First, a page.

The 22 February 2011, Mw6.2-6.3 Christchurch earthquake is the most costly earthquake to affect New Zealand, causing 181 fatalities and severely damaging thousands of residential and commercial buildings, and most of the city lifelines and infrastructure. This manuscript presents an overview of observed geotechnical aspects of this earthquake as well as some of the completed and on-going research investigations. A unique aspect, which is particularly emphasized, is the severity and spatial extent of liquefaction occurring in native soils. Overall, both the spatial extent and severity of liquefaction in the city was greater than in the preceding 4th September 2010 Darfield earthquake, including numerous areas that liquefied in both events. Liquefaction and lateral spreading, variable over both large and short spatial scales, affected commercial structures in the Central Business District (CBD) in a variety of ways including: total and differential settlements and tilting; punching settlements of structures with shallow foundations; differential movements of components of complex structures; and interaction of adjacent structures via common foundation soils. Liquefaction was most severe in residential areas located to the east of the CBD as a result of stronger ground shaking due to the proximity to the causative fault, a high water table approximately 1m from the surface, and soils with composition and states of high susceptibility and potential for liquefaction. Total and differential settlements, and lateral movements, due to liquefaction and lateral spreading is estimated to have severely compromised 15,000 residential structures, the majority of which otherwise sustained only minor to moderate damage directly due to inertial loading from ground shaking. Liquefaction also had a profound effect on lifelines and other infrastructure, particularly bridge structures, and underground services. Minor damage was also observed at flood stop banks to the north of the city, which were more severely impacted in the 4th September 2010 Darfield earthquake. Due to the large high-frequency ground motion in the Port hills numerous rock falls and landslides also occurred, resulting in several fatalities and rendering some residential areas uninhabitable.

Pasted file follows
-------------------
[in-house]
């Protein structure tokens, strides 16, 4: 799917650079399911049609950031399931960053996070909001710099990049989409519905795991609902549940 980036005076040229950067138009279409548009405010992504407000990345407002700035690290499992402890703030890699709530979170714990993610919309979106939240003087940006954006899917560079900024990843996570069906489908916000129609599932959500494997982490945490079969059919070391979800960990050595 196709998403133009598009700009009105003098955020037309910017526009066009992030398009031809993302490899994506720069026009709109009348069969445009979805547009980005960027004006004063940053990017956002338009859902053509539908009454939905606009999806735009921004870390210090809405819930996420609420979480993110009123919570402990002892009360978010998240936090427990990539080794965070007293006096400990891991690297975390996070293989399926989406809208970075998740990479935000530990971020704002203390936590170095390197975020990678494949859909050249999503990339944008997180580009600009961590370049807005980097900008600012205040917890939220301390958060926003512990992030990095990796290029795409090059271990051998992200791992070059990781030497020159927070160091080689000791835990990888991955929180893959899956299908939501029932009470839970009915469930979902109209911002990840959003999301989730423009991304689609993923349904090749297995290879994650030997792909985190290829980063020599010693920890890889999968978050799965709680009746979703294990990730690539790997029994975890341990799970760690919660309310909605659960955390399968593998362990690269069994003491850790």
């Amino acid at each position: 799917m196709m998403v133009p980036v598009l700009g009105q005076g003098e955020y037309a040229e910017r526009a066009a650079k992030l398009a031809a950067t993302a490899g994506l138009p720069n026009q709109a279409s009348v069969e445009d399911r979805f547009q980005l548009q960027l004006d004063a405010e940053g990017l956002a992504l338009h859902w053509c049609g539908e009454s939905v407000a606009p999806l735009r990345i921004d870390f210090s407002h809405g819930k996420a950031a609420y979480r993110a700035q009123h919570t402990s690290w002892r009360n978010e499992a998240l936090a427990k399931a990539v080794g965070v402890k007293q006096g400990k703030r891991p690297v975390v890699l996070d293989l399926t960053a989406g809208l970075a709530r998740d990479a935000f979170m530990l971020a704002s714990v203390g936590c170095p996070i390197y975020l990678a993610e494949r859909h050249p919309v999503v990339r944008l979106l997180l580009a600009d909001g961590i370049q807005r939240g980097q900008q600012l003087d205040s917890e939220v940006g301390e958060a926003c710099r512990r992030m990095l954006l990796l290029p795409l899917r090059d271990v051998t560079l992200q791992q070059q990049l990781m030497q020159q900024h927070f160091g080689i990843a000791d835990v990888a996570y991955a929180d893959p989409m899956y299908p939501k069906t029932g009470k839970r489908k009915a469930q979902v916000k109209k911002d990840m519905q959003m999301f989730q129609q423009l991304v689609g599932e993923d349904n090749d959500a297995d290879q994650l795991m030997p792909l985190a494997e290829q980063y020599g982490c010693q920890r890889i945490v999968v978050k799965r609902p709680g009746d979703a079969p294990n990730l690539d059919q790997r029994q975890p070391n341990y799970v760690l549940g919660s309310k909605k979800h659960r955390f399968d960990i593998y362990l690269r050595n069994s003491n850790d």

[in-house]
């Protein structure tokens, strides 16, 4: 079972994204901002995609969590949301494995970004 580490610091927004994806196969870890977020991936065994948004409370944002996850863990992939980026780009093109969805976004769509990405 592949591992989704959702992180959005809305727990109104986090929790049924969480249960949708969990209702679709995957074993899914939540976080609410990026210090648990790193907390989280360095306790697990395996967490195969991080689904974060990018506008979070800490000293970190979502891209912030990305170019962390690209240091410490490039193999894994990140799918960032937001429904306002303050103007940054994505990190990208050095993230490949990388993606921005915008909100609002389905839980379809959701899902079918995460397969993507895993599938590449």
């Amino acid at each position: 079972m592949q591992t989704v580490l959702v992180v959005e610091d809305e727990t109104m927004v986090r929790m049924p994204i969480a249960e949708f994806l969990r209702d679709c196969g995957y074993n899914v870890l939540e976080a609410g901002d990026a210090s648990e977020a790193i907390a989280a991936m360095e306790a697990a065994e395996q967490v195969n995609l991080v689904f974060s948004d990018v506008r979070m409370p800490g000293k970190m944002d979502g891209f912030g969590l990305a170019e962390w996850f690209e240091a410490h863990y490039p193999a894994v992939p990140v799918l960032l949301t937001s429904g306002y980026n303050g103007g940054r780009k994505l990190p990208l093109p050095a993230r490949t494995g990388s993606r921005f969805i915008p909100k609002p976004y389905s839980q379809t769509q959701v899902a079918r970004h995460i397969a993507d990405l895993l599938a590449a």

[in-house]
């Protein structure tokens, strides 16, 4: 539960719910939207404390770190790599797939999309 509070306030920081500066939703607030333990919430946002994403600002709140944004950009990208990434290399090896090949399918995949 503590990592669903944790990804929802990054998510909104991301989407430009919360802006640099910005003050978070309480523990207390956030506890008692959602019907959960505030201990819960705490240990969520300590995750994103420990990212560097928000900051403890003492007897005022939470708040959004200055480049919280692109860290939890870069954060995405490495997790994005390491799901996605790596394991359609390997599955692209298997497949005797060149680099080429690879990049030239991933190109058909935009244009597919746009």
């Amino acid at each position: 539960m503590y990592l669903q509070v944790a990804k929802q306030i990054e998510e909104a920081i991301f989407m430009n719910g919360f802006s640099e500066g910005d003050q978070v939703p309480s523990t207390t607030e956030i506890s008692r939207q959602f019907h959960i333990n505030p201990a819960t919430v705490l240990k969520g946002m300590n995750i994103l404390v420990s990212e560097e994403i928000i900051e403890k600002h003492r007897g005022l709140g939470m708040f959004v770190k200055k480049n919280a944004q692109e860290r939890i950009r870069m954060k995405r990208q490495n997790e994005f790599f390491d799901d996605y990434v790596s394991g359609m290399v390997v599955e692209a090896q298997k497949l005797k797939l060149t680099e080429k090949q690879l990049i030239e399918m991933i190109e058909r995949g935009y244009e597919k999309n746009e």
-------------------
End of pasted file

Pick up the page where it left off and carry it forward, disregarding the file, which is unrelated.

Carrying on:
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  • Geotechnical reconnaissance of the 2010 Darfield (New Zealand) earthquake

    Cubrinovski, M.; Green, R.; Allen, J.; Ashford, S.; Bowman, E.; Bradley, B.A.; Cox, B.; Hutchinson, T.; Kavazanjian, E.; Orense, R.; Pender, M.; Quigley, M.; Wotherspoon, L. (2010)

    Reports
    University of Canterbury Library

    On 4 September 2010, a magnitude Mw 7.1 earthquake struck the Canterbury region on the South Island of New Zealand. The epicentre of the earthquake was located in the Darfield area about 40 km west of the city of Christchurch. Extensive damage occurred to unreinforced masonry buildings throughout the region during the mainshock and subsequent large aftershocks. Particularly extensive damage was inflicted to lifelines and residential houses due to widespread liquefaction and lateral spreading in areas close to major streams, rivers and wetlands throughout Christchurch and Kaiapoi. Despite the severe damage to infrastructure and residential houses, fortunately, no deaths occurred and only two injuries were reported in this earthquake. From an engineering viewpoint, one may argue that the most significant aspects of the 2010 Darfield Earthquake were geotechnical in nature, with liquefaction and lateral spreading being the principal culprits for the inflicted damage. Following the earthquake, a geotechnical reconnaissance was conducted over a period of six days (10–15 September 2010) by a team of geotechnical/earthquake engineers and geologists from New Zealand and USA (GEER team: Geo-engineering Extreme Event Reconnaissance). JGS (Japanese Geotechnical Society) members from Japan also participated in the reconnaissance team from 13 to 15 September 2010. The NZ, GEER and JGS members worked as one team and shared resources, information and logistics in order to conduct thorough and most efficient reconnaissance covering a large area over a very limited time period. This report summarises the key evidence and findings from the reconnaissance.